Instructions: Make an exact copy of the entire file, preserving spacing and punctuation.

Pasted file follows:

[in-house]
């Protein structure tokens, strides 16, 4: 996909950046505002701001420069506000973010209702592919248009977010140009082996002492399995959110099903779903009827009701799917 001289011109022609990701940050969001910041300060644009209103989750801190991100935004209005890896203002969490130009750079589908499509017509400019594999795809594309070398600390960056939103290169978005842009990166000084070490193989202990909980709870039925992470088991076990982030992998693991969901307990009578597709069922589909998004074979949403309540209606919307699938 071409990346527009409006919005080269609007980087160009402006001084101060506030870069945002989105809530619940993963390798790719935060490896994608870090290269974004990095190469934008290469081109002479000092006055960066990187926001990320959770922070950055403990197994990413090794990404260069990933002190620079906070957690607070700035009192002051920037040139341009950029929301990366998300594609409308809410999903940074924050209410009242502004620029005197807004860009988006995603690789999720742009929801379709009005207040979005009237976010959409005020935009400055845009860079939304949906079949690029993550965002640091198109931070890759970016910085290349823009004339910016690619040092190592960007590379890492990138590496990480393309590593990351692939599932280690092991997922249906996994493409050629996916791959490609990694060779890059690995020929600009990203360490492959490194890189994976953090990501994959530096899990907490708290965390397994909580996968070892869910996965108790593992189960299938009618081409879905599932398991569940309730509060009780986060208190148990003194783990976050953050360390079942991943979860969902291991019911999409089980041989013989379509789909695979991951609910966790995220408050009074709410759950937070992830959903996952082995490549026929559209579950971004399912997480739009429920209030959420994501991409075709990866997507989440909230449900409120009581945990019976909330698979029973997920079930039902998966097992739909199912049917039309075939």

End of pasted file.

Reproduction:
[in-house]
């Protein structure tokens, strides 16, 4: 996909950046505002701001420069506000973010209702592919248009977010140009082996002492399995959110099903779903009827009701799917 001289011109022609990701940050969001910041300060644009209103989750801190991100935004209005890896203002969490130009750079589908499509017509400019594999795809594309070398600390960056939103290169978005842009990166000084070490193989202990909980709870039925992470088991076990982030992998693991969901307990009578597709069922589909998004074979949403309540209606919307699938 071409990346527009409006919005080269609007980087160009402006001084101060506030870069945002989105809530619940993963390798790719935060490896994608870090290269974004990095190469934008290469081109002479000092006055960066990187926001990320959770922070950055403990197994990413090794990404260069990933002190620079906070957690607070700035009192002051920037040139341009950029929301990366998300594609409308809410999903940074924050209410009242502004620029005197807004860009988006995603690789999720742009929801379709009005207040979005009237976010959409005020935009400055845009860079939304949906079949690029993550965002640091198109931070890759970016910085290349823009004339910016690619040092190592960007590379890492990138590496990480393309590593990351692939599932280690092991997922249906996994493409050629996916791959490609990694060779890059690995020929600009990203360490492959490194890189994976953090990501994959530096899990907490708290965390397994909580996968070892869910996965108790593992189960299938009618081409879905599932398991569940309730509060009780986060208190148990003194783990976050953050360390079942991943979860969902291991019911999409089980041989013989379509789909695979991951609910966790995220408050009074709410759950937070992830959903996952082995490549026929559209579950971004399912997480739009429920209030959420994501991409075709990866997507989440909230449900409120009581945990019976909330698979029973997920079930039902998966097992739909199912049917039309075939």